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National Association of Counties • Washington, D.C.      Vol. 35, No. 3 • February 10, 2003

The H.R. Doctor Is In

From Transact to Transform

Anyone who has been to a doctor’s office in recent years will have been greeted at the front desk by a receptionist who gathers basic information and makes sure that not only are you sick, but that at least one copy of your insurance card has been made. This person then manages your waiting time by assuring you that the doctor really is in and will be with you shortly!

After a while, a nurse or nurse’s aide escorts you into an examining room. You are weighed and measured, and again invited to read a three-year-old copy of Sports Illustrated while continuing to wait. Increasingly, in physicians’ offices, there is an additional intervening person who may be called a physician’s assistant or nurse practitioner who further “downloads” some of the work away from the physician, who used to take the history and perform the routine initial medical screening.

The physician arrives for a brief encounter, which leads to the diagnostic judgment and the treatment options. In the United States, a physician will spend about 18 minutes in the average encounter with a patient.

What is occurring has been the rise of sub-specialties such as physician’s assistant and nurse anesthetists, as well as an expansion of the role of other medical employees including RNs. The same thing is happening in other professions.

The HR Doctor advises many people each year about career choices. When it comes to a career in human resources, the advice is clear and so are the trends.

If you are looking for a career in “transactional processing,” in which you review documents and apply what you see against standard rules, then HR is not going to offer you long-term job security or satisfaction.

This type of work is declining and headed for a brief mention on the History Channel. Transactional processing in all professions is being outsourced to specialty companies or being managed internally by electronic processes in the increasing world of “e-business.”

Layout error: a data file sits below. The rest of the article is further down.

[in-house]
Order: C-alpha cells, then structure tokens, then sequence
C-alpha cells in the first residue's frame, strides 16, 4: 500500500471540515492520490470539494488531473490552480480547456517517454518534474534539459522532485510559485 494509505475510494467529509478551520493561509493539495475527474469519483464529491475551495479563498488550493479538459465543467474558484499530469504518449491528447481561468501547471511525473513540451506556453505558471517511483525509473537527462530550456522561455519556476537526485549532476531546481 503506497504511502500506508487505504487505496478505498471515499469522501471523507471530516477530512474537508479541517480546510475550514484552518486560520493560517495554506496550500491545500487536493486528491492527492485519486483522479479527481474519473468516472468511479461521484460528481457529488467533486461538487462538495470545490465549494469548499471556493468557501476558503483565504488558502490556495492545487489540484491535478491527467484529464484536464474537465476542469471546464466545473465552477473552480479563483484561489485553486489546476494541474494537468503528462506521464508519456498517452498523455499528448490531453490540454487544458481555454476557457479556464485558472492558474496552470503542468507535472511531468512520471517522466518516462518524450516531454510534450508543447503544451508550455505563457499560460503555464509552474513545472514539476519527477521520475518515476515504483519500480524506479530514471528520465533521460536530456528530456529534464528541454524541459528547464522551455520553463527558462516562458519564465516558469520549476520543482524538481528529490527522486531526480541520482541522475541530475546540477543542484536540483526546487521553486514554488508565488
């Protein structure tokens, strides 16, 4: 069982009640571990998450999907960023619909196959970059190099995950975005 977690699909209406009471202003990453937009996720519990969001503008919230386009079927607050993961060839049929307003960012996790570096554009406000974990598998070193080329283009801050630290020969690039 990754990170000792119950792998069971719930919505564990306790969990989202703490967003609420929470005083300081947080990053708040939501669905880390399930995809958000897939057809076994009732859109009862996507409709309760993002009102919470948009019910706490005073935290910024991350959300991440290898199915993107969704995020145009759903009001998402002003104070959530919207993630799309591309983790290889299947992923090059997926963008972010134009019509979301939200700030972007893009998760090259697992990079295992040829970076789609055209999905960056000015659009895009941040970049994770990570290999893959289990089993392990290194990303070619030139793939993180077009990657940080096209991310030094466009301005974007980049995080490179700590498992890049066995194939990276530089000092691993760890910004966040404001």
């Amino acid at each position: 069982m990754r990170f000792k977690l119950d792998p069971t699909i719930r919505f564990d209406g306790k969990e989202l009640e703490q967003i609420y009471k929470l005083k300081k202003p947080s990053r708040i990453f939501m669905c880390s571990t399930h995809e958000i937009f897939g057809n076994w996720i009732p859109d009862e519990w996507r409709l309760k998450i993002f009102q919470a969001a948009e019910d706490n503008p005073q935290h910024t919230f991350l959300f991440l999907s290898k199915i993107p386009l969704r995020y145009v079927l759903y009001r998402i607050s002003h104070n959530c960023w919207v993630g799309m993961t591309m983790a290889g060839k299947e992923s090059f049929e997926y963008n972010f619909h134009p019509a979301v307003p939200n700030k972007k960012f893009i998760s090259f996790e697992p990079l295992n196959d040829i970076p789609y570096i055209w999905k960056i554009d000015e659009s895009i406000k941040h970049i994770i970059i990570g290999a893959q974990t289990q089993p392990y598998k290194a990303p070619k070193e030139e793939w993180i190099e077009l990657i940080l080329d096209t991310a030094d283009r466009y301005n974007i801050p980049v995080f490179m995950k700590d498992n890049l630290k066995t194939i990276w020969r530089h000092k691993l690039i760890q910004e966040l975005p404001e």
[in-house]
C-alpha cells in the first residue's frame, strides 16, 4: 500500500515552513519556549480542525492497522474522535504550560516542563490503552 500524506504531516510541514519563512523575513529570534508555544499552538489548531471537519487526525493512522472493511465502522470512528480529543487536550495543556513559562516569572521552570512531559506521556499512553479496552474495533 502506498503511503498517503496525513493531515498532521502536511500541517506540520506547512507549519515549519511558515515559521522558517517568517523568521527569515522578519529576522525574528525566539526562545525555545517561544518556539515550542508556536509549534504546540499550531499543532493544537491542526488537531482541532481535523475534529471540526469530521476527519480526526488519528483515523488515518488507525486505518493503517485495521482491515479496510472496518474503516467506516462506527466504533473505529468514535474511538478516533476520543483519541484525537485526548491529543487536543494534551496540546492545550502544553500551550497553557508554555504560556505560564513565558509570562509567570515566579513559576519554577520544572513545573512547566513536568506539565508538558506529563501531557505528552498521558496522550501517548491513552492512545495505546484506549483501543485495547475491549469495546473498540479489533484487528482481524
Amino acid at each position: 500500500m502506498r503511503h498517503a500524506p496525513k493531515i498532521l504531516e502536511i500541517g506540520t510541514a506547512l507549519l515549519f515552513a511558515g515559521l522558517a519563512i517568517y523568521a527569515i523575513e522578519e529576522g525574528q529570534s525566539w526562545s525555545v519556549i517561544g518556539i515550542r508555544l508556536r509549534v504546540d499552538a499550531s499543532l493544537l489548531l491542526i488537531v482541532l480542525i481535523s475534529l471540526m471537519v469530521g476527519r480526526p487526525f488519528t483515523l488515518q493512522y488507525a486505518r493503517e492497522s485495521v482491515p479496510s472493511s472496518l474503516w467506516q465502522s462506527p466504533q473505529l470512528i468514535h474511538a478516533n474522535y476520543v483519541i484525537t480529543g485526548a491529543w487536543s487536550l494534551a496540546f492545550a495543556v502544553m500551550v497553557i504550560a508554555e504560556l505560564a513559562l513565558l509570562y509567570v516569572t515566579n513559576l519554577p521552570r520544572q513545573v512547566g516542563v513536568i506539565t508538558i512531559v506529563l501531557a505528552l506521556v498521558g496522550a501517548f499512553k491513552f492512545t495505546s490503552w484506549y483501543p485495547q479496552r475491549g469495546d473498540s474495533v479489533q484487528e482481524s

Take banking for example. When was the last time you actually set foot in a bank? Frankly, the HR Doctor cannot remember when he last did this. In a world of ATM machines, online banking and communications by voice prompt or voicemail, the concept of doing business with an organization takes on new expectations: Work can be done at my convenience as a customer, 24-7, and not necessarily with human intervention.

In the future, many jobs with transactional work at their core will not exist in a modern organization.

However, don’t despair as you think about future career options. What is growing is not the transactional part of HR but the transformational part of this wonderful profession.

HR is at its most exciting and most rewarding when it allows individuals and organizations to receive timely and effective advice as well as innovative approaches to improvement. This is the part of the profession that is never boring and is increasingly recognized for its value and organization.

This is the future of HR. It is the profession that increasingly sits at the decision-making table along with the county or city manager, the elected officials, the attorney and the director of finance. The new HR combines offense and defense on the same team. It guards the organization against liability, and it develops policy, benefits and approaches for the organization’s future success.

What kind of HR does your organization practice? If it is transactional, it is time for you to use the catch-up provisions of deferred compensation to build your retirement nest egg so that you can leave as quickly as possible before the job devolves into nothing.

If the role is strategic, and if the HR staff is allowed and encouraged to develop and to contribute, the future in the organization is bright. The work atmosphere described above is also the success formula in other professions including accounting, engineering and information technology.

The agency’s top leaders are well advised to focus on transformation and not transaction. It’s what modern organizations need, and it’s what the best professionals increasingly demand.

The metamorphosis of HR is underway and it is unstoppable. Enjoy the ride!

Phil Rosenberg
The HR Doctor •